Reviews

James Findlay, Bella Hardy, Brian Peters, Lucy Ward
Album: The Liberty To Choose: A Selection Of Songs From The New Penguin Book Of English Folk Songs
Label: Fellside
Tracks: 16
Website: http://www.fellside.com

When I met up with folksinger Lucy Ward at the Bothy Folk Song Club in Southport at the beginning of April, she told me, excitedly, about some recent recording sessions in which she had been participating, along with Brian Peters, Bella Hardy and James Findlay. Lucy told me that these sessions were for an album of songs selected from the recently published New Penguin Book of English Folk Songs ["the New Book"] and how she was delighted to have been invited to take part. As I reported in my review, in these pages, of Lucy's performance that evening, she sang "a lovely version of "The Trees They Do Grow High" from that album". Now, two months later, the album has been released. It features sixteen songs from the New Book.

In case you are wondering, the New Book is not a reproduction of the original Penguin Book of English Folk Songs by Ralph Vaughan Williams and A.L.Lloyd, which was published in 1959. No, this is a completely new selection of songs chosen by Steve Roud and Julia Bishop and it was published in association with the English Folk Dance and Song Society [EFDSS].

The New Book is beautifully produced and is an essential collection of English Folk Songs about love, sex, betrayal, loss, murder and piracy. Following the publication of the original Book, A.L."Bert" Lloyd [1908-1982] recorded an LP and EP of songs from the Book. Brian Peters, the highly-respected folk singer and musician, thought that it would be a good idea to follow this precedent by recording a selection of songs from the New Book. Brian approached producer Paul Adams with this idea and so this project was born. Brian and Paul agreed that Brian would act as musical director and that they would co-produce the album. They then set about compiling a "wish list" of rising stars who are making their mark on the current folk scene. The "dream team" that they assembled was Lucy Ward and Bella Hardy [both, coincidentally, from Derbyshire] and James Findlay, all three of whom are winners of BBC Folk Awards.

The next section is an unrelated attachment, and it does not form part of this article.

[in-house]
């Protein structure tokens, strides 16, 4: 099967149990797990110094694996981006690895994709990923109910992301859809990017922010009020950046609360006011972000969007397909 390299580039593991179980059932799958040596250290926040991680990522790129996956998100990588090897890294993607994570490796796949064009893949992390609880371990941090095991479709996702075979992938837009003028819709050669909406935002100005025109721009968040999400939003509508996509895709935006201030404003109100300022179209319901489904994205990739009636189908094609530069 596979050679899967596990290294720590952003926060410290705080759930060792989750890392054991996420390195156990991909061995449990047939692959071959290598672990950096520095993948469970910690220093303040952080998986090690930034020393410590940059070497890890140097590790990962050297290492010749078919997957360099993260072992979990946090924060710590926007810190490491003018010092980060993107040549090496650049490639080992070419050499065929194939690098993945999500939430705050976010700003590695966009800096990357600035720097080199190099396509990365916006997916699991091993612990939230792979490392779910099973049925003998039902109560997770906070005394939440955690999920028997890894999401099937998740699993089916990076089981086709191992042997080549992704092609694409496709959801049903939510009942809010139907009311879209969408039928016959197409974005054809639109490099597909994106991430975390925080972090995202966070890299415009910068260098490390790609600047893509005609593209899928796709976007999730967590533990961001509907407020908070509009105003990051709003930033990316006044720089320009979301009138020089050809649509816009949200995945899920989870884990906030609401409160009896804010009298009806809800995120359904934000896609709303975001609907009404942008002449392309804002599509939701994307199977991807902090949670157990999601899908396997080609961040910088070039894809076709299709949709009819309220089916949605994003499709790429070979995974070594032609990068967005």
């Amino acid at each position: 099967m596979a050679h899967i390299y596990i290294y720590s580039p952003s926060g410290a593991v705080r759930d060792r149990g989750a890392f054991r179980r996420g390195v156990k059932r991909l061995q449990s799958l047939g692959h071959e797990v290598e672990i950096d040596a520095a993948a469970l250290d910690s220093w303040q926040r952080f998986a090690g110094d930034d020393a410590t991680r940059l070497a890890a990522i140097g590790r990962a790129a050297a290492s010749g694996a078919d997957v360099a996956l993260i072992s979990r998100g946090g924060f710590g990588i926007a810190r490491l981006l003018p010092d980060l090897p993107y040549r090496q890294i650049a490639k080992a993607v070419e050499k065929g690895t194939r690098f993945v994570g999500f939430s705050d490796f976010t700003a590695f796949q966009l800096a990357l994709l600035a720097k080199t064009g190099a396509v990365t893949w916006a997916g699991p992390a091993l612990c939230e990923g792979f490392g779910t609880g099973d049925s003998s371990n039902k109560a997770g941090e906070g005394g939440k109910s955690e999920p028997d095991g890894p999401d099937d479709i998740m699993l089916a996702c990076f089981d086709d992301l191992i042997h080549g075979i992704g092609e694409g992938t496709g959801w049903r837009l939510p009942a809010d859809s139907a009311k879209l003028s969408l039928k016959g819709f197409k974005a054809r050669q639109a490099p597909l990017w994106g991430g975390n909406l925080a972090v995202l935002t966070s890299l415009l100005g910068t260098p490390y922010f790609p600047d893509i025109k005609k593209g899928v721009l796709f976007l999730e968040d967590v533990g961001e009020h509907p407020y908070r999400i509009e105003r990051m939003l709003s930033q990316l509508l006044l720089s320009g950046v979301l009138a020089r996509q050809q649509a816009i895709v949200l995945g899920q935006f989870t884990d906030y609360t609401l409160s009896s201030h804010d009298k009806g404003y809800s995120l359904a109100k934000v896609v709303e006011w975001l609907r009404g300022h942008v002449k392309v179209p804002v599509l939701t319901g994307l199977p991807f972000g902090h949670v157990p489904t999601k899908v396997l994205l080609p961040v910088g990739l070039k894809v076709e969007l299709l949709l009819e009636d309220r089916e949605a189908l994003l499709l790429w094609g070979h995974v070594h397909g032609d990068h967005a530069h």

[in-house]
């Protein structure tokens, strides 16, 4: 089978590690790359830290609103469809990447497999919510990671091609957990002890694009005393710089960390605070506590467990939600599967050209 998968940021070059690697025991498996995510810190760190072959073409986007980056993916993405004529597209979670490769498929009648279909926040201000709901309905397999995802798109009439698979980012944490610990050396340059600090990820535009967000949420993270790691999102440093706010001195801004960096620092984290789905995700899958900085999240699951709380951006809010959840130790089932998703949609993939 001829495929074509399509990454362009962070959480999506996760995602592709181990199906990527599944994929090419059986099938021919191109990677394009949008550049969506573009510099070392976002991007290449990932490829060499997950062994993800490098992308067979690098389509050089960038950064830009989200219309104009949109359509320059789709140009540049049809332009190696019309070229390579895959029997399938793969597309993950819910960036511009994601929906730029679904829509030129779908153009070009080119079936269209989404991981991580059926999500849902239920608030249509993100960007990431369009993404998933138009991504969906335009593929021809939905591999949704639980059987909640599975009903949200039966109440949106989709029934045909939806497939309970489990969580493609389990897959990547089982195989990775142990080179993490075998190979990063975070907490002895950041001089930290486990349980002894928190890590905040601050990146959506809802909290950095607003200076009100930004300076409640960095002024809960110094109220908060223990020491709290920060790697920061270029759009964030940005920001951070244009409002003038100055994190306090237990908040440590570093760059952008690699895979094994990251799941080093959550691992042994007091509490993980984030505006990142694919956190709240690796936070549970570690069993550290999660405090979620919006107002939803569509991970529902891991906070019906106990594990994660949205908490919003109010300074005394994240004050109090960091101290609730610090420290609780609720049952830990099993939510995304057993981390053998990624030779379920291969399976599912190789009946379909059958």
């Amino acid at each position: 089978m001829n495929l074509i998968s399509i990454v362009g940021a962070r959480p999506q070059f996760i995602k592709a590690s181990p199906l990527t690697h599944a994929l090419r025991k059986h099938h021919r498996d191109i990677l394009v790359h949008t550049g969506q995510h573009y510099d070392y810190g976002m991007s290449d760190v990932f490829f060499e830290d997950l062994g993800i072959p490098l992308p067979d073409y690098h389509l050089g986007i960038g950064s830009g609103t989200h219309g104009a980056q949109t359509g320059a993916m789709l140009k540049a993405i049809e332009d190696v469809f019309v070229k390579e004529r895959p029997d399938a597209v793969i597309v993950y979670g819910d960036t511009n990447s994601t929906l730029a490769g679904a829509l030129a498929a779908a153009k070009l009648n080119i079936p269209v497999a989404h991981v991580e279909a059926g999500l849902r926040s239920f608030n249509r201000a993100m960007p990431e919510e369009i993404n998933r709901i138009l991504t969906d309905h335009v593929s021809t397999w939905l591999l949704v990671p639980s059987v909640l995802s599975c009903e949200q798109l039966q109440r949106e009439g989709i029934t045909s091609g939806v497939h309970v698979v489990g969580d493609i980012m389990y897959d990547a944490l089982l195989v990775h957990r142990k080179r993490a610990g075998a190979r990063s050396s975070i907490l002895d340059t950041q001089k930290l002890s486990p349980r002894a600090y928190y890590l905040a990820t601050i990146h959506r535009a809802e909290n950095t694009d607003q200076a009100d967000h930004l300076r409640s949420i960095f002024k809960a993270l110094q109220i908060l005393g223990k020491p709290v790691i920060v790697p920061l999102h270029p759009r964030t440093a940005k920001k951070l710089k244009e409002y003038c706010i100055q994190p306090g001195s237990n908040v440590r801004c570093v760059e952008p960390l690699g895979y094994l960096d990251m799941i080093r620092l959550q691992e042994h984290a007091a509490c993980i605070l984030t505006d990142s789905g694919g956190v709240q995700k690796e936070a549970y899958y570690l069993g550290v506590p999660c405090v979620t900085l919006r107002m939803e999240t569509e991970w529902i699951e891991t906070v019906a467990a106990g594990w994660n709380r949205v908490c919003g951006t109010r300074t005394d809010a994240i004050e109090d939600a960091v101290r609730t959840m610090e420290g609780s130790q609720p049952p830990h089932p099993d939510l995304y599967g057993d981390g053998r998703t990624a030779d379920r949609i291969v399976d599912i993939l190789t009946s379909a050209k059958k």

Brian's intention was to present the songs in a variety of arrangements, ranging from unaccompanied voice, to voice and solo instrument and small band arrangements. No arrangement has more than three instruments present.

The result is that the songs are presented in an authentic setting, as they would have been performed in their heyday [the century from 1870 to 1970]. Only acoustic instruments are used [guitar, fiddle, melodeon and mandolin] and no modern production "gimmicks" are employed.

Like the New Book, the cd is beautifully produced, with notes on all of songs. Like the New Book, the cd cover features a lovely illustration ["Stallion and Groom"] by that great Cheshire wildlife artist C.F.Tunnicliffe, which fits the atmosphere of the music perfectly.

As one would expect from artists of the calibre of Brian, Lucy, Bella and James, the singing and playing on the album is of the highest quality. Each of them has a fine voice, whether singing unaccompanied or with instrumental backing.

It goes without saying that this album will appeal enormously to those who are already devotees of English Folk Song but if you are one of those people who believe that traditional folk music is all about Men With Beards in Arran sweaters, with their fingers in their ears, quaffing from pewter tankards of real ale, this album will make you think again.

I would urge you to do two things -firstly, read the New Book and then listen to this album. You will discover something vibrant and vital - the rich and varied musical heritage of this country , as performed by some of its leading young practitioners.

Peter Cowley